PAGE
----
Teammates Ronnie Lott and Clark visited Montana a few days after the operation. "Joe had to use a walker to see us to the elevator, and it exhausted him," says Lott. "As soon as the doors closed, Dwight and I looked at each other and both of us were thinking,' It's no way. Ever.' It was scary, and really sad."
After awhile Montana's thinking brightened, and he threw himself into a three-hour-a-day rehabilitation program of weightlifting, partial sit-ups, running and swimming. "I have my schedule, and the doctors have theirs," he said. "Naturally, I will push harder than they want." By early October, he was throwing footballs through a soccer goal in a Foster City park, with his wife, Jennifer, and a cousin working as shaggers. He was way ahead of schedule.
Meanwhile the 49ers were struggling. Jeff Kemp filled in ably at quarterback before being injured, but third-stringer Moroski lacked the arm and experience to run Bill Walsh's offense. When the Saints dominated San Francisco 23-10 on Nov. 2, the 49ers looked on the verge of falling out of the playoff race.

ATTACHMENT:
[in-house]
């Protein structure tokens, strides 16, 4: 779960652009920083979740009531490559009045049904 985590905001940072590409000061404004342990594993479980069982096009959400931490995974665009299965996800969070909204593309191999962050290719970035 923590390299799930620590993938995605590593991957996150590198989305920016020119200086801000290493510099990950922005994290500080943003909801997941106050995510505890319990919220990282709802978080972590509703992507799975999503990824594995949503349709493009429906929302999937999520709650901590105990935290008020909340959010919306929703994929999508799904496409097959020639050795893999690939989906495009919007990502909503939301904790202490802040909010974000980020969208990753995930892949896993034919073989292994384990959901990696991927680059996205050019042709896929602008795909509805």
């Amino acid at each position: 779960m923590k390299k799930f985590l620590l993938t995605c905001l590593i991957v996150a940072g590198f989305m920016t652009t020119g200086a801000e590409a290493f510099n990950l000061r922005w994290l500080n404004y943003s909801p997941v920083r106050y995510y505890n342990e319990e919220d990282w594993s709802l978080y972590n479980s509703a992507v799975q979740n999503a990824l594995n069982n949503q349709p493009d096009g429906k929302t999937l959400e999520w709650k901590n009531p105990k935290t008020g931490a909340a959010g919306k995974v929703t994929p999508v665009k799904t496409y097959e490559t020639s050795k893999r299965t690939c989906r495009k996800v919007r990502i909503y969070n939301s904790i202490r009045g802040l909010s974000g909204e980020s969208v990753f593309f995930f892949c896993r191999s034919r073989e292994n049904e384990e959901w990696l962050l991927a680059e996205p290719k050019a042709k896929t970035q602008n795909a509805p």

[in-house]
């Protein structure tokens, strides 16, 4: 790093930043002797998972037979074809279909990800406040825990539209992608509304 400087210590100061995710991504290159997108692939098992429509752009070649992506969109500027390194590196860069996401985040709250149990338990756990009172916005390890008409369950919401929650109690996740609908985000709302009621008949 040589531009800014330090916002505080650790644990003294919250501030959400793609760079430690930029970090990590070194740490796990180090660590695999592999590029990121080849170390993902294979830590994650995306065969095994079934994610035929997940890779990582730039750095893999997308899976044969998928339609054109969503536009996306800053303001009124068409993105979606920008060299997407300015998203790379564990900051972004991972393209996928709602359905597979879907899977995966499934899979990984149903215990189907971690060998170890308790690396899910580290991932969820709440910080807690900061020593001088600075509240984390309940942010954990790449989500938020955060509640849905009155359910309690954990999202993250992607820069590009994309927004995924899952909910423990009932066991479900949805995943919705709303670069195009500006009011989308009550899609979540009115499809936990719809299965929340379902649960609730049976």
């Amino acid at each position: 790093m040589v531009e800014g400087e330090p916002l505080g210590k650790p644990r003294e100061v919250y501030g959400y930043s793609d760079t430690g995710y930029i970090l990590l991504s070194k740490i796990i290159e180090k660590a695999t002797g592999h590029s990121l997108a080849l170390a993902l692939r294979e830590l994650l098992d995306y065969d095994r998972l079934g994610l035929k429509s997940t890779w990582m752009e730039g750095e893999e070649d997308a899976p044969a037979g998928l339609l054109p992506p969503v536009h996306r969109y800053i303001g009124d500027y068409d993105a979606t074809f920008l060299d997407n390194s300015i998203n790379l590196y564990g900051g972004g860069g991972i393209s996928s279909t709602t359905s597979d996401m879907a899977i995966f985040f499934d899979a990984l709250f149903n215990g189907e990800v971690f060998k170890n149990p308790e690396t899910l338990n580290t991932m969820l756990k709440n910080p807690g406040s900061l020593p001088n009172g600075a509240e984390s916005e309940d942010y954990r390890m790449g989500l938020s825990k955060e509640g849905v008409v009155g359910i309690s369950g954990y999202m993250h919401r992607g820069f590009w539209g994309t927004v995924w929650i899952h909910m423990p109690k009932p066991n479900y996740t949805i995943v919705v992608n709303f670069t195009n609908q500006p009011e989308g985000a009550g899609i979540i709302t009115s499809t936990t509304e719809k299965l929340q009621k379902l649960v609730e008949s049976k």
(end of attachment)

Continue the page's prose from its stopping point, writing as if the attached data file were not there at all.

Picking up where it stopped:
By this time Montana was saying he was ready, and Walsh was ready for him. His big test came in practice on Nov. 3, the Monday before the Cardinals game. White was there to observe. "I felt more under the microscope than I did at the Super Bowls," said Montana. But White declared Montana "healthier than he has been in two or three years." Walsh said he could see no difference in Montana's abilities, and Joe's only question was how he would react to punishment in the game. "I need to get beat around out there," he said.
Whatever reservations he felt, Montana reacted like a player and not a patient against St. Louis. He missed his first pass, an 11-yarder over the middle to Clark, and after the play he chided Rice for running the wrong pattern. "He told me we should have had a touchdown," said Rice. "But he said we'd get it back."
Montana's return had a salutary effect on the whole team. Kicker Ray Wersching ended a slump with three long field goals. Joe Cribbs had his first 100-yard game as a 49er—actually, 105 yards—and the offensive line fired off the ball better than it had all year.
It was easy to forget that St. Louis isn't a power, and that the 49ers may have the toughest homestretch schedule of any NFC team. "We can't think we are going to march right into the playoffs now," said tackle Keith Fahnhorst. "Not having Joe wasn't the only reason we weren't producing." But then Fahnhorst looked across the locker room at Montana and smiled. "He's a superstar, he honestly is," he said. "I remember [guard] John Ayers and I were watching Joe do this incredible stuff on film once, and John looked at me and said, 'You know, maybe he is all we have.' "